Building a Better Bash Script

I often find myself writing a lot of bash scripts that wrap functionality of my services and programs in ways that make my job easier. While bash doesn’t lend itself well to traditional “inheriting” of program elements, it still is very helpful to build a toolbox of snippets, templates, and bits of script that let me assemble new scripts with tried and true methods to get things done.

One of the hardest things to do well in bash is parsing command line options in a consistent cross platform way. The template below shows an example of how to do this that allows for short, long and positional options.

The template uses getopt to normalize short options after parsing long options in a two pass approach. Using getopt transforms options into their canonical form – for example, the option string “-c foobar -laht -v” after being parsed by getopt, becomes “-c foobar -l -a -h -t -v”, allowing them to be handled more consistently.

The getopt string (stored in the variable “opts” below) consists of all the short option letters, with letters that take an argument (e.g. cmd -a foo) being followed by a colon. So if I had short options “a” and “b”, and “b” took an argument, my getopt string would be “ab:”.

# Option defaults

# Gets the command name without path
cmd(){ echo `basename $0`; }

# Help command output
echo "\
`cmd` [OPTION...]
-f, --flag; Set a flag
-o, --opt; Set an option with argument (default: $OPT)
-v, --verbose; Enable verbose output (include multiple times for more
             ; verbosity, e.g. -vvv)
" | column -t -s ";"

# Error message
    echo "`cmd`: invalid option -- '$1'";
    echo "Try '`cmd` -h' for more information.";
    exit 1;

# getopt string

# There's two passes here. The first pass handles the long options and
# any short option that is already in canonical form. The second pass
# uses `getopt` to canonicalize any remaining short options and handle
# them
for pass in 1 2; do
    while [ -n "$1" ]; do
        case $1 in
            --) shift; break;;
            -*) case $1 in
                -f|--flag)     FLAG=1;;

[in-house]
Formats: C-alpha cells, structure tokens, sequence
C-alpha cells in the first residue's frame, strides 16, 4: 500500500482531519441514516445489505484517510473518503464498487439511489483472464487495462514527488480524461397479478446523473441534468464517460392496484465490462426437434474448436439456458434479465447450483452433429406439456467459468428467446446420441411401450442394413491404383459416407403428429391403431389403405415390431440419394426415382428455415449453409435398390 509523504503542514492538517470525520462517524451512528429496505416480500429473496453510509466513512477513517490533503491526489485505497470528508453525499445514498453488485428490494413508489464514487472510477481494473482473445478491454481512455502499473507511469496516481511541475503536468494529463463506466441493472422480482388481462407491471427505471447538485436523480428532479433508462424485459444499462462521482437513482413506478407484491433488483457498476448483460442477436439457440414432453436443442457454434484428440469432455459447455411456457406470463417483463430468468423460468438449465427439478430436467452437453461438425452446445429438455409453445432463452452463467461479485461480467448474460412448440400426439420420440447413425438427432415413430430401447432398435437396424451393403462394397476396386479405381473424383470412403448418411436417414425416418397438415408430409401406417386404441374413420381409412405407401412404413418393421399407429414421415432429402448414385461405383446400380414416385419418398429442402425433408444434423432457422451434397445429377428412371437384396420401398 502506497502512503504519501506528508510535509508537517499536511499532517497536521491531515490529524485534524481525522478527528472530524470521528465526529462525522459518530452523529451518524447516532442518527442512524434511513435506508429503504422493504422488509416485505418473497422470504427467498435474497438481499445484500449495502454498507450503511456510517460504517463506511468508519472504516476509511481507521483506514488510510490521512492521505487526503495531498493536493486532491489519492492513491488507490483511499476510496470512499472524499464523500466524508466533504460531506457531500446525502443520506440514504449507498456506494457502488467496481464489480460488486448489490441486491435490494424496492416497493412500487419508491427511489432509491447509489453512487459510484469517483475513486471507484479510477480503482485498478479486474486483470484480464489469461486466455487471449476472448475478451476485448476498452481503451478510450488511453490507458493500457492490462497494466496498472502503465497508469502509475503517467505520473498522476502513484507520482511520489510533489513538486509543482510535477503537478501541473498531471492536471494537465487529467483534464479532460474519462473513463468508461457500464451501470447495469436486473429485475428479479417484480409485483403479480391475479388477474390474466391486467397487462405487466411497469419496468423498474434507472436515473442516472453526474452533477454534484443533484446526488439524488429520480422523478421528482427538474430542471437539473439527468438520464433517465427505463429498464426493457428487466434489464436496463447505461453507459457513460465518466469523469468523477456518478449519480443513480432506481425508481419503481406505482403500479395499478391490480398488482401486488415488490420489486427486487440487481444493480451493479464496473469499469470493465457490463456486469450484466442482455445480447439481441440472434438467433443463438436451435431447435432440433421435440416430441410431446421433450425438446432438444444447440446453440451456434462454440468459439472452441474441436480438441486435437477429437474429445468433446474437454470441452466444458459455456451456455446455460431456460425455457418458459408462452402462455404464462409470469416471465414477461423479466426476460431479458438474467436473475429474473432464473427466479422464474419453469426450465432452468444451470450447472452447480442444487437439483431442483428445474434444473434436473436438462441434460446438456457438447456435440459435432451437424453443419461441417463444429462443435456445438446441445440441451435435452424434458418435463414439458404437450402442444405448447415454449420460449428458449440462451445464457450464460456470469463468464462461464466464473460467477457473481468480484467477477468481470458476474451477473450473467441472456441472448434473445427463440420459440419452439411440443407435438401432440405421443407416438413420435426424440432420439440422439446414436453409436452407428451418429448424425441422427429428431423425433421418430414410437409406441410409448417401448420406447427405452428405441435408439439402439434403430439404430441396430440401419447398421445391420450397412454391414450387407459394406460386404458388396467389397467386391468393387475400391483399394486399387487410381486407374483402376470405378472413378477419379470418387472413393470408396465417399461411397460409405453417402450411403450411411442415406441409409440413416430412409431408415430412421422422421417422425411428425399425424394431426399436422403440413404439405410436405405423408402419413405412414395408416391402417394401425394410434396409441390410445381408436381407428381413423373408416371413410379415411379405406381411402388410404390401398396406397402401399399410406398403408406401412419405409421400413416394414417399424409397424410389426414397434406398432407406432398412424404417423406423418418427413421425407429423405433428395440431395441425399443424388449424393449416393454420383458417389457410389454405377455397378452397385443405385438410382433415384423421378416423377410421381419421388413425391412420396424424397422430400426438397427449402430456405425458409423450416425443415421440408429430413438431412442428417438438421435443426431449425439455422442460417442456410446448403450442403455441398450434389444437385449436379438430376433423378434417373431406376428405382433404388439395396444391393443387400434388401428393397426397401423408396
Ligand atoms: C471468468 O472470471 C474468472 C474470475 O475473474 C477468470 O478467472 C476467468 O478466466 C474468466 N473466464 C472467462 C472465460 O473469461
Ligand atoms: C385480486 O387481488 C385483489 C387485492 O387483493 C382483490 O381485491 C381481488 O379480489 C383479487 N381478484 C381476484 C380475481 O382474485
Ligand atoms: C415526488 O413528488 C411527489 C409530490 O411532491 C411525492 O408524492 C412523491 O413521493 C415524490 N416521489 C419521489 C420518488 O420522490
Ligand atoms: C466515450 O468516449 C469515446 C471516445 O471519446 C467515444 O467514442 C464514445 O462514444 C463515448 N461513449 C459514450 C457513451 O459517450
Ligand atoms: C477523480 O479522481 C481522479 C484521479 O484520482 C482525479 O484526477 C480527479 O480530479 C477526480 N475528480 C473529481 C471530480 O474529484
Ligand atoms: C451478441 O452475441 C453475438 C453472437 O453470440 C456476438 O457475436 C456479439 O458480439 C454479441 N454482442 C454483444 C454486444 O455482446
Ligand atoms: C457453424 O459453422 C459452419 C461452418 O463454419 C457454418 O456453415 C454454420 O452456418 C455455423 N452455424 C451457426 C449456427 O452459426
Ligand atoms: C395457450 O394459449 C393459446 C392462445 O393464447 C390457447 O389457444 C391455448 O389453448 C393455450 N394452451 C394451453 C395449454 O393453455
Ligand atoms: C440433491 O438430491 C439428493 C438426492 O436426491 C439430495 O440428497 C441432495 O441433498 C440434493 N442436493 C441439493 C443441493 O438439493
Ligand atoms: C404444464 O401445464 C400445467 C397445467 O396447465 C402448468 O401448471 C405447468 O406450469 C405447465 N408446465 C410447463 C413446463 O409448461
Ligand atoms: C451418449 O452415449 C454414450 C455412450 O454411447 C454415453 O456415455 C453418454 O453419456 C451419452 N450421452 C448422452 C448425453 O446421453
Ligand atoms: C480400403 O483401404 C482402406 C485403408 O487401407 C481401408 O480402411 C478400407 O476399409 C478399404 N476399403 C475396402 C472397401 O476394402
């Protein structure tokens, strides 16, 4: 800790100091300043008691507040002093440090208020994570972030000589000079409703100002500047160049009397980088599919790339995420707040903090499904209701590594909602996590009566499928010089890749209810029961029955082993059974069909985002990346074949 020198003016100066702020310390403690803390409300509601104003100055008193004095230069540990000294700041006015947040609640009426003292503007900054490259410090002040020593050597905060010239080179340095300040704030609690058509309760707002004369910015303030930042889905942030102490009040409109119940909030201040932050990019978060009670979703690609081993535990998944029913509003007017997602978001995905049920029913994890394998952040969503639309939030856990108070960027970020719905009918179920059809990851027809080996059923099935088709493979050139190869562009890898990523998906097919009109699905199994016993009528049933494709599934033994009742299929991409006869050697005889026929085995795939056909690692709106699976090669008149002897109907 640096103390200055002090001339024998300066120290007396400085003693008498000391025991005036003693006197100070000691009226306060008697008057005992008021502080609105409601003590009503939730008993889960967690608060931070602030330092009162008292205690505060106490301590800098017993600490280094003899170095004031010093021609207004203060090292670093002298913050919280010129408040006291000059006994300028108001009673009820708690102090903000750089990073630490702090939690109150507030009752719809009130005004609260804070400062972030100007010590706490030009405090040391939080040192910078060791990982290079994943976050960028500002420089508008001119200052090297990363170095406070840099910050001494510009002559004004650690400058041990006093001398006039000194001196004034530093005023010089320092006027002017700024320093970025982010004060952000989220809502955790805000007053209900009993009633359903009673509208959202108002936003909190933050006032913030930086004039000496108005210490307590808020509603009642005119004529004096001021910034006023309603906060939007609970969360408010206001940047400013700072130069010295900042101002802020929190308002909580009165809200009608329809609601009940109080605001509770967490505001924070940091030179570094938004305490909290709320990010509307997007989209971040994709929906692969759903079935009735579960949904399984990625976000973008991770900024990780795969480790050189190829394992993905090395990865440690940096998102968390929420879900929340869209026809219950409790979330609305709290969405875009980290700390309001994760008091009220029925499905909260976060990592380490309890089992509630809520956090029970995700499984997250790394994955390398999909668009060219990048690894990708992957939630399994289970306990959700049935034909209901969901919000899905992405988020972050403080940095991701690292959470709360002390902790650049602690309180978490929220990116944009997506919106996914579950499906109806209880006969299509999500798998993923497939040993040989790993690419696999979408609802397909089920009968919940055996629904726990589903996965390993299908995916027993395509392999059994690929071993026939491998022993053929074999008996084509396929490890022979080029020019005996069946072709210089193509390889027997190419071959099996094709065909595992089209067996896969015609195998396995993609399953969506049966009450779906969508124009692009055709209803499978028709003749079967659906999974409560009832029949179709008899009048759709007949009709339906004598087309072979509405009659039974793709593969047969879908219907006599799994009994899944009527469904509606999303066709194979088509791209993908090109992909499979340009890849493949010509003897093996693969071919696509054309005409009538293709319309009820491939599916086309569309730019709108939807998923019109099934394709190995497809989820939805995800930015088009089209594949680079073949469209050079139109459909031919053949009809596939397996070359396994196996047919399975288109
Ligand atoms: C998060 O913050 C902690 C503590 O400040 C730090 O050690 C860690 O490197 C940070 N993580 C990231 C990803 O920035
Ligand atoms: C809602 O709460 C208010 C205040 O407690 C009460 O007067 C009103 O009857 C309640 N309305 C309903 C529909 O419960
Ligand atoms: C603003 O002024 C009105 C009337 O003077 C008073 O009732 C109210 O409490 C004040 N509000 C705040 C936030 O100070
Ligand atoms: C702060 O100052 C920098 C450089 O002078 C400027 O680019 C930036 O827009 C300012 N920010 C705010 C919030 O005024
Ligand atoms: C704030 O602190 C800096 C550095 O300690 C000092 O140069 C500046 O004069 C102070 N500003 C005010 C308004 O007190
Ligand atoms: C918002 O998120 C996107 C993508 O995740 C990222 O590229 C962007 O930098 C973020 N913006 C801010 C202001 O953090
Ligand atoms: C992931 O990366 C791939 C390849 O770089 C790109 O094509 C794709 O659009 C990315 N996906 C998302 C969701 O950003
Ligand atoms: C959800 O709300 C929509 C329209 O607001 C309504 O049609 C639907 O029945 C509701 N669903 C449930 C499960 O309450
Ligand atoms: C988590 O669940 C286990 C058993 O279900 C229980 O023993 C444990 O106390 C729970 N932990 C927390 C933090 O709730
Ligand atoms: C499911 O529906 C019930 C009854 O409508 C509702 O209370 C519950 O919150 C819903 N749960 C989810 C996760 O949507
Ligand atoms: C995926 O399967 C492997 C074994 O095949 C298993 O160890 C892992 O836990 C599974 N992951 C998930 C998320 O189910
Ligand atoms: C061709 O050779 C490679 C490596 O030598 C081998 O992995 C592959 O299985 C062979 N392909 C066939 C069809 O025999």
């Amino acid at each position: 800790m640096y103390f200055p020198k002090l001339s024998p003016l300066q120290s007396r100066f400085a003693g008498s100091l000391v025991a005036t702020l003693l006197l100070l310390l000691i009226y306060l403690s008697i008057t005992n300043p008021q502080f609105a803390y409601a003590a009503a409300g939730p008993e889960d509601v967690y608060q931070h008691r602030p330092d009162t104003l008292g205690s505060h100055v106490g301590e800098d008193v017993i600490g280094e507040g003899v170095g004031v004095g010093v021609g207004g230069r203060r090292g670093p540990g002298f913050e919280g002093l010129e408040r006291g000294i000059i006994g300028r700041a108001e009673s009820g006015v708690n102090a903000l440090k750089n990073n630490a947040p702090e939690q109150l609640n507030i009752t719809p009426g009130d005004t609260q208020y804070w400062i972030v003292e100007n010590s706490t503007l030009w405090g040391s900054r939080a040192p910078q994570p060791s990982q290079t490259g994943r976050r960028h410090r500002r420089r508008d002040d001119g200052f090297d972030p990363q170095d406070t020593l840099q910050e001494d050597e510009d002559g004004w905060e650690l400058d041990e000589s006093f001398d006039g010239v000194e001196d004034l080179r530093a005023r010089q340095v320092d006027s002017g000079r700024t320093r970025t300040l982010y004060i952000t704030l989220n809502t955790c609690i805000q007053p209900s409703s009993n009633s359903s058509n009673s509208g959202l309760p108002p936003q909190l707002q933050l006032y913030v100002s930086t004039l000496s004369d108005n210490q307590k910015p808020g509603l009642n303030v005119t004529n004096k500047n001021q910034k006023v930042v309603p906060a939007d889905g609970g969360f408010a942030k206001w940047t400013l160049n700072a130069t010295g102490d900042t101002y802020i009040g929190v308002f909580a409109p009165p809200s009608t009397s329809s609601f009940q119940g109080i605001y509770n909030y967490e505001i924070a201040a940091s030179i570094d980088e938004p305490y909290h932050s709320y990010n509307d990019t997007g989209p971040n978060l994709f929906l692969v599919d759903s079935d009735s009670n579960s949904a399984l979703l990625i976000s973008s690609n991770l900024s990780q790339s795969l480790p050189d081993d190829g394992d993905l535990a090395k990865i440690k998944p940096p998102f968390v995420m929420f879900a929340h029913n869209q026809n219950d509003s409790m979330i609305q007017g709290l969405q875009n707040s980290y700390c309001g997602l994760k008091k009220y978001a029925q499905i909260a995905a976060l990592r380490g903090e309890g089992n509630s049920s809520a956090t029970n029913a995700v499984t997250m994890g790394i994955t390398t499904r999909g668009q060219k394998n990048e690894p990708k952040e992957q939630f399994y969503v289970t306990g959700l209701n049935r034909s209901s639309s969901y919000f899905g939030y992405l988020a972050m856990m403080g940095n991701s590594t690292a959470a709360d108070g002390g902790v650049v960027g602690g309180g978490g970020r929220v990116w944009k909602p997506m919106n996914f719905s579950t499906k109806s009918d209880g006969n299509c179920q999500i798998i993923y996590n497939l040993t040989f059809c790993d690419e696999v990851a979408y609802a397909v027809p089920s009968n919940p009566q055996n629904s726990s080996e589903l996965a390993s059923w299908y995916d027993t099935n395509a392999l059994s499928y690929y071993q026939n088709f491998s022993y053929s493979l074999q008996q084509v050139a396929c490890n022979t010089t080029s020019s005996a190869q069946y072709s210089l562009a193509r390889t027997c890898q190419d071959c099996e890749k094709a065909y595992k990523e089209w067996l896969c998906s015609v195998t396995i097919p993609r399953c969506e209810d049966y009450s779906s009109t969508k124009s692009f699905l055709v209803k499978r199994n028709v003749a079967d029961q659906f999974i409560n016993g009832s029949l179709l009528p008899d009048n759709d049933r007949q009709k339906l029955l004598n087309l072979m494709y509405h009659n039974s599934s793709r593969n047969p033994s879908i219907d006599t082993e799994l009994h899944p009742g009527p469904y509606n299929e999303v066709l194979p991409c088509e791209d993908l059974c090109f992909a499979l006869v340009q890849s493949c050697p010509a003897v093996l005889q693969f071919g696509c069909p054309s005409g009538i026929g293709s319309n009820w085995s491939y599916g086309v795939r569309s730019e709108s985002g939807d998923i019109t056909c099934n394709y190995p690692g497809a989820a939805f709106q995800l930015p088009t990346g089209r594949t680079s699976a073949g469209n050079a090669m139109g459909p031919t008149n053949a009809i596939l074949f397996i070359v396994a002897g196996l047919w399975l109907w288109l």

-o|--opt)      OPT=$2; shift;;
                -v|--verbose)  VERBOSE=$(($VERBOSE + 1));;
                --*)           error $1;;
                -*)            if [ $pass -eq 1 ]; then ARGS="$ARGS $1";
                               else error $1; fi;;
            *)  if [ $pass -eq 1 ]; then ARGS="$ARGS $1";
                else error $1; fi;;
    if [ $pass -eq 1 ]; then ARGS=`getopt $opts $ARGS`
        if [ $? != 0 ]; then usage; exit 2; fi; set -- $ARGS

# Handle positional arguments
if [ -n "$*" ]; then
    echo "`cmd`: Extra arguments -- $*"
    echo "Try '`cmd` -h' for more information."
    exit 1

# Set verbosity
if [ "0$VERBOSE" -eq 0 ]; then
    # Default, quiet
elif [ $VERBOSE -eq 1 ]; then
    # Enable log messages
elif [ $VERBOSE -ge 2 ]; then
    # Enable high verbosity
elif [ $VERBOSE -ge 3 ]; then
    # Enable debug verbosity

The other interesting thing is that this template allows for multiple verbose flags (-v, -vv, -vvv, etc.) to specify different levels of verbosity – which can be a very handy thing for debugging a misbehaving script or controlling output from a subcommand.

Have other good tips for bash scripting? Share them in the comments!

View this template as a gist on github:

Jake Alheid

Jake is a Python evangelist and is a developer at in San Francisco. He is also the creator of pyconfig and a code contributor on github.